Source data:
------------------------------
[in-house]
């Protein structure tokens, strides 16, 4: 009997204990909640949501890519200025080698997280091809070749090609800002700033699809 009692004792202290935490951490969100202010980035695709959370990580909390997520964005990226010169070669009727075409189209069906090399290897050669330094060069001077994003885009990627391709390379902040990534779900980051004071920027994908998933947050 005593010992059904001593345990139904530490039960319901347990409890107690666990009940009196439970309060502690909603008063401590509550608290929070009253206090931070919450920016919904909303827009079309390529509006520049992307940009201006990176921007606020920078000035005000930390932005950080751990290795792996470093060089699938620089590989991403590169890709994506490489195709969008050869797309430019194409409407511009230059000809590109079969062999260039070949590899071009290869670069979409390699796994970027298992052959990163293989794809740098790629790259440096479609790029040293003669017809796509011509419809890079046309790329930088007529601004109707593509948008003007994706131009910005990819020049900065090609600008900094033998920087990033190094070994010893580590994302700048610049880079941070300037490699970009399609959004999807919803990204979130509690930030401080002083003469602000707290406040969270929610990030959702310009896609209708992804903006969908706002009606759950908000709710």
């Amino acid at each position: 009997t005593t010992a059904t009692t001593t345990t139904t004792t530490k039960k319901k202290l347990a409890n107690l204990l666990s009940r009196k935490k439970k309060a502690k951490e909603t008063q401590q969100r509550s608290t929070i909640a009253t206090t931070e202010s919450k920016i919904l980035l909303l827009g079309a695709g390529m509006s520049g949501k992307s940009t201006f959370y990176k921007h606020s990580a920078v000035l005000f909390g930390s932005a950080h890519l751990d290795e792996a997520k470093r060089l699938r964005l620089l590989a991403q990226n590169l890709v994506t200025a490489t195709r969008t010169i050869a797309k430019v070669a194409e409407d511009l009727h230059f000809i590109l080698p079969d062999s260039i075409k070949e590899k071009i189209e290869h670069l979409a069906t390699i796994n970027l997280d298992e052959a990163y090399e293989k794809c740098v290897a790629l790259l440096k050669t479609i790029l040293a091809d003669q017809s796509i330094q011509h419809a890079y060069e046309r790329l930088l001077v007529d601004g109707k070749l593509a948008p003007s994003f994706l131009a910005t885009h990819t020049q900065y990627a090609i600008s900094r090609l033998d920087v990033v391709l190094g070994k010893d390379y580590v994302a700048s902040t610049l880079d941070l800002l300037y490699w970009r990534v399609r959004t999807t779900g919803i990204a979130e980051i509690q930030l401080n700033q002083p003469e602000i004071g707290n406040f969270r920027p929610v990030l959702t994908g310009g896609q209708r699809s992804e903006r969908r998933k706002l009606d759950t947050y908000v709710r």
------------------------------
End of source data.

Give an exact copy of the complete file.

[in-house]
């Protein structure tokens, strides 16, 4: 009997204990909640949501890519200025080698997280091809070749090609800002700033699809 009692004792202290935490951490969100202010980035695709959370990580909390997520964005990226010169070669009727075409189209069906090399290897050669330094060069001077994003885009990627391709390379902040990534779900980051004071920027994908998933947050 005593010992059904001593345990139904530490039960319901347990409890107690666990009940009196439970309060502690909603008063401590509550608290929070009253206090931070919450920016919904909303827009079309390529509006520049992307940009201006990176921007606020920078000035005000930390932005950080751990290795792996470093060089699938620089590989991403590169890709994506490489195709969008050869797309430019194409409407511009230059000809590109079969062999260039070949590899071009290869670069979409390699796994970027298992052959990163293989794809740098790629790259440096479609790029040293003669017809796509011509419809890079046309790329930088007529601004109707593509948008003007994706131009910005990819020049900065090609600008900094033998920087990033190094070994010893580590994302700048610049880079941070300037490699970009399609959004999807919803990204979130509690930030401080002083003469602000707290406040969270929610990030959702310009896609209708992804903006969908706002009606759950908000709710």
């Amino acid at each position: 009997t005593t010992a059904t009692t001593t345990t139904t004792t530490k039960k319901k202290l347990a409890n107690l204990l666990s009940r009196k935490k439970k309060a502690k951490e909603t008063q401590q969100r509550s608290t929070i909640a009253t206090t931070e202010s919450k920016i919904l980035l909303l827009g079309a695709g390529m509006s520049g949501k992307s940009t201006f959370y990176k921007h606020s990580a920078v000035l005000f909390g930390s932005a950080h890519l751990d290795e792996a997520k470093r060089l699938r964005l620089l590989a991403q990226n590169l890709v994506t200025a490489t195709r969008t010169i050869a797309k430019v070669a194409e409407d511009l009727h230059f000809i590109l080698p079969d062999s260039i075409k070949e590899k071009i189209e290869h670069l979409a069906t390699i796994n970027l997280d298992e052959a990163y090399e293989k794809c740098v290897a790629l790259l440096k050669t479609i790029l040293a091809d003669q017809s796509i330094q011509h419809a890079y060069e046309r790329l930088l001077v007529d601004g109707k070749l593509a948008p003007s994003f994706l131009a910005t885009h990819t020049q900065y990627a090609i600008s900094r090609l033998d920087v990033v391709l190094g070994k010893d390379y580590v994302a700048s902040t610049l880079d941070l800002l300037y490699w970009r990534v399609r959004t999807t779900g919803i990204a979130e980051i509690q930030l401080n700033q002083p003469e602000i004071g707290n406040f969270r920027p929610v990030l959702t994908g310009g896609q209708r699809s992804e903006r969908r998933k706002l009606d759950t947050y908000v709710r």